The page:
During the last year much of the work of the courts has gone online. This is a relief for many as I note that this week there were reports of confirmed Covid-19 cases amongst staff, judges, court users at 95 different sites in the month of February.
There was, at the start of the lockdown 1, a brief pause while everyone involved in litigation realised that the court IT system (never known for its efficiency) had to cope with a complete change in working practice. The court service was hit by numerous applications for all sorts of variations in timetables and practice, amongst which there were many relating to trials in person in a court room.
The applications to vacate trials were usually on the basis that a remote trial would be an unfair way to conduct a final hearing of a case. That includes the difficulty in assessing witnesses via a video link (and on occasions telephone), difficulties with Wi-Fi, signals and so on. Notwithstanding this, the court system has in fact largely risen to the challenge. Judges have been generally excellent at dealing with quite difficult situations as have the legal teams in trying to get witnesses properly set up, ready to give evidence and to be cross examined as necessary.
For the most part therefore the court system has soldiered on in a somewhat haphazard but increasingly efficient way. Trials have not been adjourned in significant numbers. Quite the opposite and this is because vacating a trial is really an application of absolutely the last resort – hated by everyone and particularly judges.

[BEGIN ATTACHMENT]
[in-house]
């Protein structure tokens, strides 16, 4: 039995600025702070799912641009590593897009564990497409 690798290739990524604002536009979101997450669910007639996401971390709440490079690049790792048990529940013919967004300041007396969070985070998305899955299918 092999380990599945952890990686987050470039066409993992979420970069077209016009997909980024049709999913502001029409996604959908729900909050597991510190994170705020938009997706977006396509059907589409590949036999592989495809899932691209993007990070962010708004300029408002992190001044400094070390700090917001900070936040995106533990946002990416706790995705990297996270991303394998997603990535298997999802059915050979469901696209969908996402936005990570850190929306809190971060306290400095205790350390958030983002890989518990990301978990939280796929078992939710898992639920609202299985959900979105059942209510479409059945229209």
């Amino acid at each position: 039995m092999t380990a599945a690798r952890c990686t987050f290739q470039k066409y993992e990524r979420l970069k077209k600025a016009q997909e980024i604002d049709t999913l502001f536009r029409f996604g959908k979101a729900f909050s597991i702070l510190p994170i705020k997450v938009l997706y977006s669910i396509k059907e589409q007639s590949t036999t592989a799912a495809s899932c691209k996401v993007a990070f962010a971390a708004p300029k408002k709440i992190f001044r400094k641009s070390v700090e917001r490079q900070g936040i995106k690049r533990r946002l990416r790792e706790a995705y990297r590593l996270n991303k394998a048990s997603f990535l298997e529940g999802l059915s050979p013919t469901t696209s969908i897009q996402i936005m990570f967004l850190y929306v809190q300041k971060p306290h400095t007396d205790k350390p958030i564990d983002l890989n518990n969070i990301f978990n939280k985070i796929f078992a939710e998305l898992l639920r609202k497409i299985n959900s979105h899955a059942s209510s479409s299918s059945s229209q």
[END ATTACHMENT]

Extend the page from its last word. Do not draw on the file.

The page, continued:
Every year there are some cases regarding the possibility of adjournment of trials for various reasons. There are sometimes legitimate reasons, for example illness, but certainly in recent years there has been a very firm emphasis that trials should not be adjourned unless it is absolutely necessary to do so. What constitutes “absolutely necessary” is a difficult point.
In the recent case of Bilta (UK) Ltd & Ors v Tradition Financial Services Ltd , the Court of Appeal allowed an appeal against the decision to refuse an adjournment. In that case, one of the witnesses was not available. The claim which had been brought by liquidators including allegations of dishonesty made against a number of individuals one of whom was thought to be too ill to attend. In fact, that particular individual was thought to be always in a position that they were unlikely to attend. A Civil Evidence Act notice was served which is the usual way of dealing with such matters and the trial was listed for January of this year.
In an unusual turn of events however, the individual concerned seemed to have made an enormous improvement in health and it was thought that she was going to be fully recovered by September. Therefore, an application was made to adjourn the trial and relist it for a time when she was likely to be well and available to give evidence.
At first instance, the judge refused that application.
The matter then went on an expedited basis to the Court of Appeal presumably so as not to lose any potential court date. The guiding principle is in essence the interests of justice; whether a trial could go ahead and it would be fair in all of the circumstances.